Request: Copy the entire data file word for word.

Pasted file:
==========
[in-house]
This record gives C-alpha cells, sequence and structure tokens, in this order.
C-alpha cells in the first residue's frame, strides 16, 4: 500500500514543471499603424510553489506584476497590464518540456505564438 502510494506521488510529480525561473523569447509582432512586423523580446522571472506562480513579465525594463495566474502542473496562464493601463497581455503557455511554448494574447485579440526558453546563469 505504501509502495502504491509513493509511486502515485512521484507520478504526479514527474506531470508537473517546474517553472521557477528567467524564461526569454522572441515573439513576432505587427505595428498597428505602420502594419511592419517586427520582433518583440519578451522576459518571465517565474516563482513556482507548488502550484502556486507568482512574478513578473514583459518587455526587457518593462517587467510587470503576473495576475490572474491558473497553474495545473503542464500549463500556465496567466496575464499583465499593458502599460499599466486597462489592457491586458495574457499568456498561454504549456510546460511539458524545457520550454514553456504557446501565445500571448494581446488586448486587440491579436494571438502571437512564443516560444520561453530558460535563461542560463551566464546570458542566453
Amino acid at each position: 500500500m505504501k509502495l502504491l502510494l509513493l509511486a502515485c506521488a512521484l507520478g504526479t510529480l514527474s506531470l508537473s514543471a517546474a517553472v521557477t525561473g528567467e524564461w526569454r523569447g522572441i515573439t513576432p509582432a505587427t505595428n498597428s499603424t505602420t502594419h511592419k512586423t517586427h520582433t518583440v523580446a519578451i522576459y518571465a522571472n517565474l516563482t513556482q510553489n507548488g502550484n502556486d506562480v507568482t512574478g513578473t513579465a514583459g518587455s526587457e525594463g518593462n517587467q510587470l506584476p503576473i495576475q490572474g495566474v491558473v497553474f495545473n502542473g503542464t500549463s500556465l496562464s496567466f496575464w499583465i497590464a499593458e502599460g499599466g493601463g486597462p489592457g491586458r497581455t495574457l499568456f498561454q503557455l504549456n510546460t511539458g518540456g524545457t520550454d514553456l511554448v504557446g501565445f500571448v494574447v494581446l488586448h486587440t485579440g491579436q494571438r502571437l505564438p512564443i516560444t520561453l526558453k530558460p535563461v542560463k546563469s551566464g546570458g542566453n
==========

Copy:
[in-house]
This record gives C-alpha cells, sequence and structure tokens, in this order.
C-alpha cells in the first residue's frame, strides 16, 4: 500500500514543471499603424510553489506584476497590464518540456505564438 502510494506521488510529480525561473523569447509582432512586423523580446522571472506562480513579465525594463495566474502542473496562464493601463497581455503557455511554448494574447485579440526558453546563469 505504501509502495502504491509513493509511486502515485512521484507520478504526479514527474506531470508537473517546474517553472521557477528567467524564461526569454522572441515573439513576432505587427505595428498597428505602420502594419511592419517586427520582433518583440519578451522576459518571465517565474516563482513556482507548488502550484502556486507568482512574478513578473514583459518587455526587457518593462517587467510587470503576473495576475490572474491558473497553474495545473503542464500549463500556465496567466496575464499583465499593458502599460499599466486597462489592457491586458495574457499568456498561454504549456510546460511539458524545457520550454514553456504557446501565445500571448494581446488586448486587440491579436494571438502571437512564443516560444520561453530558460535563461542560463551566464546570458542566453
Amino acid at each position: 500500500m505504501k509502495l502504491l502510494l509513493l509511486a502515485c506521488a512521484l507520478g504526479t510529480l514527474s506531470l508537473s514543471a517546474a517553472v521557477t525561473g528567467e524564461w526569454r523569447g522572441i515573439t513576432p509582432a505587427t505595428n498597428s499603424t505602420t502594419h511592419k512586423t517586427h520582433t518583440v523580446a519578451i522576459y518571465a522571472n517565474l516563482t513556482q510553489n507548488g502550484n502556486d506562480v507568482t512574478g513578473t513579465a514583459g518587455s526587457e525594463g518593462n517587467q510587470l506584476p503576473i495576475q490572474g495566474v491558473v497553474f495545473n502542473g503542464t500549463s500556465l496562464s496567466f496575464w499583465i497590464a499593458e502599460g499599466g493601463g486597462p489592457g491586458r497581455t495574457l499568456f498561454q503557455l504549456n510546460t511539458g518540456g524545457t520550454d514553456l511554448v504557446g501565445f500571448v494574447v494581446l488586448h486587440t485579440g491579436q494571438r502571437l505564438p512564443i516560444t520561453l526558453k530558460p535563461v542560463k546563469s551566464g546570458g542566453n